Sharing Via WhatsApp, FB Messenger? Think Twice Before You Hit The Send Button

There is a strong public perception that there is a significant amount of surveillance of public as well as private social media interactions, and communications between citizens in India and that these communications could get one into quite a bit of trouble. There have been instances, where people have shared news, made statements against certain political parties, entities or ideologies only to be arrested. Such instances have increased in recent years; all the more reason for us to know what to share or communicate via social media.

Actual arrests for social media posts

Zakir Ali Tyagi spent 42 days in jail. He jested about the Ganga being declared a living entity. He also spoke about BJP’s promise to build a temple in Ajodhya and the Haj subsidy. He was arrested and kept in jail for 42 days before he was released on bail. He has been charged with cheating, sedition and computer-related offences. Another person, Afghan Soni, too was arrested for sharing an allegedly ‘offensive’ video about the PM, where the PM’s question about achchhe din’ is answered by a herd of goats.

S Thirumurugan a 19-year-old was arrested for abusing the PM in a private conversation on Facebook Messenger. The boy is a fan of Southern star Vijay. This happened during the Mersal controversy, where the BJP had protested against certain scenes in the film starring Vijay.

Legal provisions

The draconian section 66A of the IT Act was struck down in 2015 because of the way it was worded; how it gave wide and arbitrary powers for the arrest of anyone deemed to have offended, insulted or hurt others. The widely held view was that the section was used less for fighting cyber crime and more as a weapon of intimidation and control of free speech. In this judgment, Justice R F Nariman referred to the section as unconstitutional and restrictive of people’s right to know.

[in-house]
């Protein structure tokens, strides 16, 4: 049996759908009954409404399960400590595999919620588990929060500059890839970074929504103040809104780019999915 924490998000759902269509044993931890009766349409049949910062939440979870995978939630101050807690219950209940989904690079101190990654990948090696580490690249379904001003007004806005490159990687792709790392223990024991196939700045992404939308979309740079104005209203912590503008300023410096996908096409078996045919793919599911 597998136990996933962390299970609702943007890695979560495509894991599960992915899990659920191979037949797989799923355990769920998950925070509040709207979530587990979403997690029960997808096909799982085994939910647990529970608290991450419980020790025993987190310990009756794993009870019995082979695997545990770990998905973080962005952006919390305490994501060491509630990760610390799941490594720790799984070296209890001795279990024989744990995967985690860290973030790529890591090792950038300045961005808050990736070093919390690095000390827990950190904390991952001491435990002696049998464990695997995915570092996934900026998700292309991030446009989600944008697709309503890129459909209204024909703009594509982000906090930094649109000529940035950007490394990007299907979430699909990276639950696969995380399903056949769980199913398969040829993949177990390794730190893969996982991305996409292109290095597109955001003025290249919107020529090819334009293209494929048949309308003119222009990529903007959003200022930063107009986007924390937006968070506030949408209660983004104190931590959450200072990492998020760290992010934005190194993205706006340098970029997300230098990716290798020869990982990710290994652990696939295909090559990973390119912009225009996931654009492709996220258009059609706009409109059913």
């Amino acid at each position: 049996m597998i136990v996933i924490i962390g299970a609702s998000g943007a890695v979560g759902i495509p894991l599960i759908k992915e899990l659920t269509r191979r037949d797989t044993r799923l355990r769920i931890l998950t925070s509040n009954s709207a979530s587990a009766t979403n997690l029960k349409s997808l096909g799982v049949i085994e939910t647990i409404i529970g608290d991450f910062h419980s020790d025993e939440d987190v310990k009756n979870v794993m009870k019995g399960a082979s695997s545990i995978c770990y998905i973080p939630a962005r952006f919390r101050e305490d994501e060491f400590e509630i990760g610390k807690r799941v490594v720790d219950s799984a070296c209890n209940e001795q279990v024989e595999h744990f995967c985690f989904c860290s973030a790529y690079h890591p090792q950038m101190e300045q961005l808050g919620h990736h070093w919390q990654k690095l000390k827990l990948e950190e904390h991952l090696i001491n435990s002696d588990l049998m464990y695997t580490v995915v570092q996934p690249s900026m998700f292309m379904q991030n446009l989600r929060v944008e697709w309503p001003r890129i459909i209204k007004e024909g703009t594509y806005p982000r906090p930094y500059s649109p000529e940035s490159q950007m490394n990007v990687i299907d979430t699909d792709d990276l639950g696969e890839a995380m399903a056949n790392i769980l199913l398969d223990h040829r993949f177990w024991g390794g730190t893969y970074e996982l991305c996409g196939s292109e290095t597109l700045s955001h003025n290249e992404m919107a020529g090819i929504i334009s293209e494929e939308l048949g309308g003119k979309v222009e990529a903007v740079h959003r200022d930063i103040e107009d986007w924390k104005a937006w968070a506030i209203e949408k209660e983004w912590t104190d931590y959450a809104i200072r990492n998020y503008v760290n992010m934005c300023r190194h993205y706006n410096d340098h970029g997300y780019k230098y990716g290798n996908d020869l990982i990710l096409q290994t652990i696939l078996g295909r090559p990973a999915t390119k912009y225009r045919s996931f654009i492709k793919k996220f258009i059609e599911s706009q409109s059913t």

The provision being misused

While the provision of law is struck down, there have been instances of it still being misused. Even without 66A, several other provisions of the law can be invoked to make arrests: causing offence to religions, fomenting communal hatred, sharing other objectionable material and anything deemed to be seditious can land a person into trouble. Recently cyber sleuths arrested a techie in Chennai for posting child porn on a WhatsApp group. A CRPF jawan and journalist were also arrested in June last year for posting objectionable materials and comments.

Dos and don'ts of social media

  • Don’t forward false information, rumours or anything that is unverified. Be particularly careful if something is inflammatory, hateful or slanted against one or another community. It is easy to confirm whether a story is genuine – check if it is reported by a reputed news house or whether the source is known to be a biased or slanted platform.
  •  Be aware of the provisions of law and be vigilant against their misuse. Remember satire is a legitimate form of expression and is not a criminal act.
  • Anything that stirs religious sensitivities or calls for violence or contains violence, which contains caste or racist slurs, child pornography ought never to be forwarded and is best deleted forthwith.
  • If you feel that something has been forwarded with ulterior motives, you can report this to the relevant authorities (you can report posts on Facebook and ask for them to be removed and can connect to the cyber crimes cell of the local police station to take action).
  • At all times be decent and civil in your social media interactions. If you feel that this is escalating beyond a debate and into an altercation, agree to disagree and end the discussion. Block the other person if they persist.
  • In addition, I have a list of pet peeves in terms of what never to forward but that is more in the nature of personal quirks that actual suggestions.

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